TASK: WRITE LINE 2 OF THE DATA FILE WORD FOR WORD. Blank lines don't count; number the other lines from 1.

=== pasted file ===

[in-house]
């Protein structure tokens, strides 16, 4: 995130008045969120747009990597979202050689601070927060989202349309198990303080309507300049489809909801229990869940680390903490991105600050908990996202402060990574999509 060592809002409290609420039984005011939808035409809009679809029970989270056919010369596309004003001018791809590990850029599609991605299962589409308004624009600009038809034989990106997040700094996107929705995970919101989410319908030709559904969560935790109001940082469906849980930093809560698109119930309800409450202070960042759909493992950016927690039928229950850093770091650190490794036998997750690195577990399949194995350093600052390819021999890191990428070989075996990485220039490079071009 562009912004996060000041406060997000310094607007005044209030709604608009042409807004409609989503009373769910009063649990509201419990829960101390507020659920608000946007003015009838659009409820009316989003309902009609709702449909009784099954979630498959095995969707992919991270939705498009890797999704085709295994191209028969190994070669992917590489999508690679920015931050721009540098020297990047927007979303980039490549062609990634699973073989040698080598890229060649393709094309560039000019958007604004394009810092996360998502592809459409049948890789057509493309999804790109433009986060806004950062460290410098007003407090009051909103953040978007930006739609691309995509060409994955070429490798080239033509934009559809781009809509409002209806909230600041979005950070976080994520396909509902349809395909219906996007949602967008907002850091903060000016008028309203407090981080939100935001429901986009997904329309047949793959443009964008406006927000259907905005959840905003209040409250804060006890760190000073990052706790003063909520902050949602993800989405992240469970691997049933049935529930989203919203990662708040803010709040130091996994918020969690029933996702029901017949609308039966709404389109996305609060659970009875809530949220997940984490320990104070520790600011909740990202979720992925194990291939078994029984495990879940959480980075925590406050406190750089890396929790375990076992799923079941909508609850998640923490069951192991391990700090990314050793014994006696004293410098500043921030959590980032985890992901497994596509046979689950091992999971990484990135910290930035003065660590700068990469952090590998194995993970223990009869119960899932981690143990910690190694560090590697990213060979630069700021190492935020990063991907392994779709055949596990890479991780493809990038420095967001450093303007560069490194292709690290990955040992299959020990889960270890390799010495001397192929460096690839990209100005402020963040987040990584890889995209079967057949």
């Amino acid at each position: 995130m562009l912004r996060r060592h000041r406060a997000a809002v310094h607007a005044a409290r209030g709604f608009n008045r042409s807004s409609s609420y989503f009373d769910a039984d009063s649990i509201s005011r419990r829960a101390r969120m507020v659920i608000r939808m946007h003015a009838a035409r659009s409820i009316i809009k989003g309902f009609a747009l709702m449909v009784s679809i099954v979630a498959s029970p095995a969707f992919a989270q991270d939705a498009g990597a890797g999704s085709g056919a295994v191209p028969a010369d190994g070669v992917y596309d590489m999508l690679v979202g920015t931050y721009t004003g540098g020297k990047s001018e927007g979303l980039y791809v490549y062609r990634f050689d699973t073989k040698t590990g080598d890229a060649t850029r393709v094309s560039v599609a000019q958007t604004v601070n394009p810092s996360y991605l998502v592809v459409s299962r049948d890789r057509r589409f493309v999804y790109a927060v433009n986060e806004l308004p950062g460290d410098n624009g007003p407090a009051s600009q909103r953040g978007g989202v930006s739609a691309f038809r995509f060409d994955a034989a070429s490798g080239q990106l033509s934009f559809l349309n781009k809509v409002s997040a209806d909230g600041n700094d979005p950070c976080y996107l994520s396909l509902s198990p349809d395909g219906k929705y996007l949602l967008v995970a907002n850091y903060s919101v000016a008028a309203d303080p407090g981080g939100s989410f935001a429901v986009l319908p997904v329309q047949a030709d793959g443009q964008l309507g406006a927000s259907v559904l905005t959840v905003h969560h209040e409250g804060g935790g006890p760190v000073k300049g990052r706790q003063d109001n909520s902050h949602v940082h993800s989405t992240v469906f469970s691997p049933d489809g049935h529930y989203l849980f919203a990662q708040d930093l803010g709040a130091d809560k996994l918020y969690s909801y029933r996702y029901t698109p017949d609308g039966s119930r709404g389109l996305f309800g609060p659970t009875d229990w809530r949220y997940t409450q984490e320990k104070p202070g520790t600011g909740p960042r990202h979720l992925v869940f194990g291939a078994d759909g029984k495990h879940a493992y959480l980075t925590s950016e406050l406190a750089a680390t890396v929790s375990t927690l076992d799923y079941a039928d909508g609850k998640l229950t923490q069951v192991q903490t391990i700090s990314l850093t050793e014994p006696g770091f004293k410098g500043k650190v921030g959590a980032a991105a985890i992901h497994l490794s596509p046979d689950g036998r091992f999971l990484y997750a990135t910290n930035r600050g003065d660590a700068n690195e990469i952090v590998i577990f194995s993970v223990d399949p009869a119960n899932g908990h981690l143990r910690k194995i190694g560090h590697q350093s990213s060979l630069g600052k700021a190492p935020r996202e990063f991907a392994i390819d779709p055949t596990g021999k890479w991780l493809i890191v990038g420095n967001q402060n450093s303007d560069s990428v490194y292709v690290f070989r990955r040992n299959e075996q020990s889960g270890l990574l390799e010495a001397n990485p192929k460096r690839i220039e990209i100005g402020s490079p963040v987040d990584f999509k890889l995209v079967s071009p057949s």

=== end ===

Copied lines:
């Protein structure tokens, strides 16, 4: 995130008045969120747009990597979202050689601070927060989202349309198990303080309507300049489809909801229990869940680390903490991105600050908990996202402060990574999509 060592809002409290609420039984005011939808035409809009679809029970989270056919010369596309004003001018791809590990850029599609991605299962589409308004624009600009038809034989990106997040700094996107929705995970919101989410319908030709559904969560935790109001940082469906849980930093809560698109119930309800409450202070960042759909493992950016927690039928229950850093770091650190490794036998997750690195577990399949194995350093600052390819021999890191990428070989075996990485220039490079071009 562009912004996060000041406060997000310094607007005044209030709604608009042409807004409609989503009373769910009063649990509201419990829960101390507020659920608000946007003015009838659009409820009316989003309902009609709702449909009784099954979630498959095995969707992919991270939705498009890797999704085709295994191209028969190994070669992917590489999508690679920015931050721009540098020297990047927007979303980039490549062609990634699973073989040698080598890229060649393709094309560039000019958007604004394009810092996360998502592809459409049948890789057509493309999804790109433009986060806004950062460290410098007003407090009051909103953040978007930006739609691309995509060409994955070429490798080239033509934009559809781009809509409002209806909230600041979005950070976080994520396909509902349809395909219906996007949602967008907002850091903060000016008028309203407090981080939100935001429901986009997904329309047949793959443009964008406006927000259907905005959840905003209040409250804060006890760190000073990052706790003063909520902050949602993800989405992240469970691997049933049935529930989203919203990662708040803010709040130091996994918020969690029933996702029901017949609308039966709404389109996305609060659970009875809530949220997940984490320990104070520790600011909740990202979720992925194990291939078994029984495990879940959480980075925590406050406190750089890396929790375990076992799923079941909508609850998640923490069951192991391990700090990314050793014994006696004293410098500043921030959590980032985890992901497994596509046979689950091992999971990484990135910290930035003065660590700068990469952090590998194995993970223990009869119960899932981690143990910690190694560090590697990213060979630069700021190492935020990063991907392994779709055949596990890479991780493809990038420095967001450093303007560069490194292709690290990955040992299959020990889960270890390799010495001397192929460096690839990209100005402020963040987040990584890889995209079967057949």